What you need to know for restoration of voting rights before the primary and midterm elections
We’re in the thick of primary season! That’s when you get the chance to choose the candidate you’d like to see on the 2022 midterm election ballot this November. Voting requires forethought and planning, and if you have been convicted of a crime, or you are or were recently incarcerated, then you’ll need to do some extra research before register to vote and casting a ballot following restoration of rights.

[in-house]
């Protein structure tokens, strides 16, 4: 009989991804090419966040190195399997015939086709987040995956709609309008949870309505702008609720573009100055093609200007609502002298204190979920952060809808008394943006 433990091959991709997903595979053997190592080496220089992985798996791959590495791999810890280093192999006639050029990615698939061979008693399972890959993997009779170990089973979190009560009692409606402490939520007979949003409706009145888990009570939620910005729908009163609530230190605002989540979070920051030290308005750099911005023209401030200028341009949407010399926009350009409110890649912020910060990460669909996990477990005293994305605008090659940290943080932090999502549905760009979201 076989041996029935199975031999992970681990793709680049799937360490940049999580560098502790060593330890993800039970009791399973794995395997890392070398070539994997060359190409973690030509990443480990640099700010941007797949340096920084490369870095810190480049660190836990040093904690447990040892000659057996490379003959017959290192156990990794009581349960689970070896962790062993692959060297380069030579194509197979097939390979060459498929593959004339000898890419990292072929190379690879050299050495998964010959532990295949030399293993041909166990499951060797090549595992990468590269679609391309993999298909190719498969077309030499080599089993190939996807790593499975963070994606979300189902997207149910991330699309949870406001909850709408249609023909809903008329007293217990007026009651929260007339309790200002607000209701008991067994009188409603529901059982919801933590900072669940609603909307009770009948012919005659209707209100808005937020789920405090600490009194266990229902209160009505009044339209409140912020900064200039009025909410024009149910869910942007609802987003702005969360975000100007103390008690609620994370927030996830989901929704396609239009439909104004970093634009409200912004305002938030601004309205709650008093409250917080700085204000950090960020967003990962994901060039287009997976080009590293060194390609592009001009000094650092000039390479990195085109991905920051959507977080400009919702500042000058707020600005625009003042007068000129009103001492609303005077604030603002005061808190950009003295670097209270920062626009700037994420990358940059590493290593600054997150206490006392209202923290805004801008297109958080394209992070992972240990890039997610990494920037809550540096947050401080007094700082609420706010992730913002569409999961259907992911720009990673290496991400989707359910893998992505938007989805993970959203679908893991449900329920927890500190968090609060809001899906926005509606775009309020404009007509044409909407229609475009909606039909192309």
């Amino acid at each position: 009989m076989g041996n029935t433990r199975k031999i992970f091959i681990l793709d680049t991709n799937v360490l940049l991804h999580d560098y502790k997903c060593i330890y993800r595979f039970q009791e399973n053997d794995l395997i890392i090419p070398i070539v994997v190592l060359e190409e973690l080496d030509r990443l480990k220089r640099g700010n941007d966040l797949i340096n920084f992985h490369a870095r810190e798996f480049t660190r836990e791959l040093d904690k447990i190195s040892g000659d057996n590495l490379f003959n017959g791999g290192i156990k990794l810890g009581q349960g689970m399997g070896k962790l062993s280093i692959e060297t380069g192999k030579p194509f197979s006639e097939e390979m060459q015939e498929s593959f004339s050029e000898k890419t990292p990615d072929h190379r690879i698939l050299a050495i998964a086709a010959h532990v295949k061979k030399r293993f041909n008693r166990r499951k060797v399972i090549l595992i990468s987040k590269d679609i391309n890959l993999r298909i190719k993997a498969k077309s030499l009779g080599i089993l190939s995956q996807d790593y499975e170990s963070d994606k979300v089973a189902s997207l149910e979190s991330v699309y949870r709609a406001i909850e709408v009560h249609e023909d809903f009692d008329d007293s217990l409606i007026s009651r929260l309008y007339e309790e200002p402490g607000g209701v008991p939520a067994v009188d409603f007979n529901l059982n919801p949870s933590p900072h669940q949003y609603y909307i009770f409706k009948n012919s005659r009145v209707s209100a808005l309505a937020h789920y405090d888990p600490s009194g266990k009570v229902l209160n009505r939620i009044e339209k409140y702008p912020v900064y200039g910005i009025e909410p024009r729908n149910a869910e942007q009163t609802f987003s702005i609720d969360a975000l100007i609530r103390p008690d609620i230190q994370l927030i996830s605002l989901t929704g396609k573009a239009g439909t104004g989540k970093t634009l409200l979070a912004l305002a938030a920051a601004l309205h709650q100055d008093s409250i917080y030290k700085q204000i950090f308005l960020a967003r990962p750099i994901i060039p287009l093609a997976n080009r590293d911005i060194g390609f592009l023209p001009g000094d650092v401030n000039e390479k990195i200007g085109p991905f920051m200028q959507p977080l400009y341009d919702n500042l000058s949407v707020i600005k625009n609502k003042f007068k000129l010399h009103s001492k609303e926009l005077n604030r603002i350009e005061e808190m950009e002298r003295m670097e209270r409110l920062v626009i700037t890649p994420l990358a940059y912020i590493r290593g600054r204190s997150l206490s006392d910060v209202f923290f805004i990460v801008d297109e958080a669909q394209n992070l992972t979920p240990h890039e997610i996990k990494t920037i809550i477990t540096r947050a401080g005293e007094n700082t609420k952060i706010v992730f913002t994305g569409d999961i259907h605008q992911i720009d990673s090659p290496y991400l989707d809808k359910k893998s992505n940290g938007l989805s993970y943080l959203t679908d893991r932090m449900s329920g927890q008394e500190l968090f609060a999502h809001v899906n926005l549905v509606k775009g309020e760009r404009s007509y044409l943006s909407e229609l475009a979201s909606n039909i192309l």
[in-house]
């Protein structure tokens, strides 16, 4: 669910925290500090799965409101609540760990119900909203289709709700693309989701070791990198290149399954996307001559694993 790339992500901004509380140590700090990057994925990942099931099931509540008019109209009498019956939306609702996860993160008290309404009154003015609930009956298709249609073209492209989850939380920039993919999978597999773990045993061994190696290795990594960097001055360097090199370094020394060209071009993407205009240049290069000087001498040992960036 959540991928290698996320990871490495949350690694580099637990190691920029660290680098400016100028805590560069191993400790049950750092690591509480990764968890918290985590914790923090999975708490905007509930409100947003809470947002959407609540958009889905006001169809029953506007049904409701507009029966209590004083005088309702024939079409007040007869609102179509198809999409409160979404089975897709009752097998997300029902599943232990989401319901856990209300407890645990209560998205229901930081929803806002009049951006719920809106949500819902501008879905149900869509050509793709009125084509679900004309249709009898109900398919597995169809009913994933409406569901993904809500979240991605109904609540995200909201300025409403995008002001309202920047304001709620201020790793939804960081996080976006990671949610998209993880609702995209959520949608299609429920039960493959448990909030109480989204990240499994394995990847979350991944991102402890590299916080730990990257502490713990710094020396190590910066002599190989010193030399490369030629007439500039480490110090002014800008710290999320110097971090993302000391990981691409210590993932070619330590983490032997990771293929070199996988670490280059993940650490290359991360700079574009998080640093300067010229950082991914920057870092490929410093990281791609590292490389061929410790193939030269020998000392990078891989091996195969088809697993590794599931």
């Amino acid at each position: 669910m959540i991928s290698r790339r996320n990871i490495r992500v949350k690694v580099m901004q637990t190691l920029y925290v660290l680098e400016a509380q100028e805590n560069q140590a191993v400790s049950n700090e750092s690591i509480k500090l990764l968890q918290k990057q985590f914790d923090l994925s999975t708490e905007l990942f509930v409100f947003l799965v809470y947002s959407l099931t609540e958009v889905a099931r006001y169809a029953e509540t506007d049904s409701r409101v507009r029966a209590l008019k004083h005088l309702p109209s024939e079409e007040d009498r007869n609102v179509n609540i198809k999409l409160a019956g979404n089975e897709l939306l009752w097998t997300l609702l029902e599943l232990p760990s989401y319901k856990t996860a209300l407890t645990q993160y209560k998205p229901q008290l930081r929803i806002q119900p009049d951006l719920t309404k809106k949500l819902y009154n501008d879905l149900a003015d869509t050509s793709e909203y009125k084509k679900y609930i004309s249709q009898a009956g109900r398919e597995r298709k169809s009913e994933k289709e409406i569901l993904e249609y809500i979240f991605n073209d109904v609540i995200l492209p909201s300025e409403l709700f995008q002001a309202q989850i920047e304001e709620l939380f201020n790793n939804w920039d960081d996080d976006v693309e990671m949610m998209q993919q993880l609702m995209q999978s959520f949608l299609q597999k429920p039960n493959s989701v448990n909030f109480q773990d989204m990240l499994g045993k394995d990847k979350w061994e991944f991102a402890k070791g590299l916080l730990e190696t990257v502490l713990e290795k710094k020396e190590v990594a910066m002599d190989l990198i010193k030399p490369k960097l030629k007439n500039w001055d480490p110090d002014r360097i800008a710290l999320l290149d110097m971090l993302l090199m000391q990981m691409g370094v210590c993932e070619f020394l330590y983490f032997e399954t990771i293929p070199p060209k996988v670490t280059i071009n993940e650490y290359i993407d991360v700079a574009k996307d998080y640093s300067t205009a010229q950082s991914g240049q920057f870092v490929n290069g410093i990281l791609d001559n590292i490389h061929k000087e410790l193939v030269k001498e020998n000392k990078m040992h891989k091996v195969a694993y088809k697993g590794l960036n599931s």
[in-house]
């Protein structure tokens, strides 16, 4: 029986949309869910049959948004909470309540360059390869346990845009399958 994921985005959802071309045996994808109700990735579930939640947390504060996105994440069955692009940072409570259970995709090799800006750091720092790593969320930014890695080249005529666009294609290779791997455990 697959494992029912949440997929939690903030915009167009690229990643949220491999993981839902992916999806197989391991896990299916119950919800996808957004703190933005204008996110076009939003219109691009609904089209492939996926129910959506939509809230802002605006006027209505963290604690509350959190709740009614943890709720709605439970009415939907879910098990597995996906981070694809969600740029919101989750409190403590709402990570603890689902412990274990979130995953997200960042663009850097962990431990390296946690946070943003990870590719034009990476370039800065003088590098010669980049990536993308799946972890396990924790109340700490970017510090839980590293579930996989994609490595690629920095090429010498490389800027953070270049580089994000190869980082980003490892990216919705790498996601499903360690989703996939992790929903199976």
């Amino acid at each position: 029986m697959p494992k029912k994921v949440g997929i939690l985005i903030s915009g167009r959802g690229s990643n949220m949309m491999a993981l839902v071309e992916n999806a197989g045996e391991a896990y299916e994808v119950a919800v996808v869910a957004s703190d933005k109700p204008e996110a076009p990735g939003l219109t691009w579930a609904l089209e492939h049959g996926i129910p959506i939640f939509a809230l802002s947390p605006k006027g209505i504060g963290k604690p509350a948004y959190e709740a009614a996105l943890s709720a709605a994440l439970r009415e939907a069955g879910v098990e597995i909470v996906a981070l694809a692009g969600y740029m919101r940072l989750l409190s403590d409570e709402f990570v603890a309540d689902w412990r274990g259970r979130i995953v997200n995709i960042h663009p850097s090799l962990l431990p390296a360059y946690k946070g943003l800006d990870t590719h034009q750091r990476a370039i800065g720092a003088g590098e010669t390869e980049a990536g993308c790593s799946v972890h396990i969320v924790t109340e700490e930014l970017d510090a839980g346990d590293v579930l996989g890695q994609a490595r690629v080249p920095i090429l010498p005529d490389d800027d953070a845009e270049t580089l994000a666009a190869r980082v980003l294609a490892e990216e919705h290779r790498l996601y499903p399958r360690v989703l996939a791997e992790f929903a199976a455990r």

Felony disenfranchisement affects close to six million Americans, with Black Americans disproportionately impacted.
- Restoration is a voting rights - and civil rights - issue. Fortunately, many states are considering legislation to make registering and voting easier once you’ve completed a sentence (probation, prison, and/or parole) for a felony. Misdemeanors usually don’t impact your voting rights.